Then if a Hurricane pops up near here, I am south like a flash

With alternative 'holes' here.


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Old 08-06-2011, 07:15   #13
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Re: Okay it's Hurricane season Again!

Over the last 40 years, I've ridden out numerous hurricanes, (> 12), but thankfully, not at sea! The "truism" about "never staying on the boat in a hurricane" is one that I don't necessarily agree with. It all depends. I have used both options, and in some cases I was safer staying on the boat.

In the case where I was staying in a house 300' away, and going down to the boat NUMEROUS times (even swimming), as the 13-15' surge came in, I would DEFINITELY have been safer on the boat, (in winds of 130, gusting to 150). As the house filled up, I had to go two blocks to high ground in the height of the storm, with water up to my arm pits! With 21 lines on my boat, it was one of the few that made it undamaged!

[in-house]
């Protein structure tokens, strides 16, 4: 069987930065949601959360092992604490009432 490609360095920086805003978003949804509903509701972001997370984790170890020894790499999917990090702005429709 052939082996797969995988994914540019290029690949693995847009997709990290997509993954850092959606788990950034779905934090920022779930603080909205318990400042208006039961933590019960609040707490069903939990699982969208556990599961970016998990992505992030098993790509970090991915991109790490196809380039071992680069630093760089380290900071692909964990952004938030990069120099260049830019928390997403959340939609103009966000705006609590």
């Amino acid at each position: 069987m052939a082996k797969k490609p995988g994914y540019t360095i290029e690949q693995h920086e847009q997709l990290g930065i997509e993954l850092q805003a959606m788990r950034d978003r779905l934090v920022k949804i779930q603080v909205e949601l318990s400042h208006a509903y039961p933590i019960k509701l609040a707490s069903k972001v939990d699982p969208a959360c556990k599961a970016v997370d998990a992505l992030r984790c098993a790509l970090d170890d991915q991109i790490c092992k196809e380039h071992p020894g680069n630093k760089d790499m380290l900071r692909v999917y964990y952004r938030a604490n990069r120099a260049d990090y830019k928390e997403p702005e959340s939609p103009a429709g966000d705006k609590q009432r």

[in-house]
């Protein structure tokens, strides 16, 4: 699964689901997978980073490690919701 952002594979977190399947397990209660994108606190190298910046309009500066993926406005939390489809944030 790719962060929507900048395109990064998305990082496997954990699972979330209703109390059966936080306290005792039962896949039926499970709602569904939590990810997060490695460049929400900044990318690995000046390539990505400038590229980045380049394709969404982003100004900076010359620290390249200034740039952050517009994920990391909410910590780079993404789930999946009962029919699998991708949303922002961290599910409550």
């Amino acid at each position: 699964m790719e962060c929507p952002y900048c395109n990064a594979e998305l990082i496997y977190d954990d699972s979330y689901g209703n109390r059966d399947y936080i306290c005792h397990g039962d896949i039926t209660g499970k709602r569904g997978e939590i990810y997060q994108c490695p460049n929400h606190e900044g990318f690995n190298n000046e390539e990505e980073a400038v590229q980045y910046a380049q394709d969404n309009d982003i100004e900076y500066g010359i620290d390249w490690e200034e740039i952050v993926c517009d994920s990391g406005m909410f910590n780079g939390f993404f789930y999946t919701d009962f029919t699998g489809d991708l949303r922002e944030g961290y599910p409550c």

Partly, the decision is based on how protected is the spot I've found, and takes into account how much I risked my life to build the boat in the first place. (and would do so again)... Can I do any good? In the case of letting mooring lines out, so that my boat can rise with the tide/surge, there certainly IS something I can do. You can't take them IN, but you can let them OUT before they pop their lines or pull the dock, or whatever, apart.

I have also swam extra anchors out in a storm, by holding it (Fortress 55), and the chain in a bag, just under the surface, (floated there by a large boat fender). With mask/snorkel and fins, I do the side stroke to my chosen spot, untie the bow knot holding the anchor under the fender/float, then the chain... and swim the bitter end of the rode back to the boat, to be set and tensioned with a winch.

I have also made a really stout "portable" three anchor mooring on occasion, in the most protected spot I could find, then pull in and "hook up" with doubled up bridles. With 3 or 4 HUGE anchors and chafe gear, it has held when the others failed!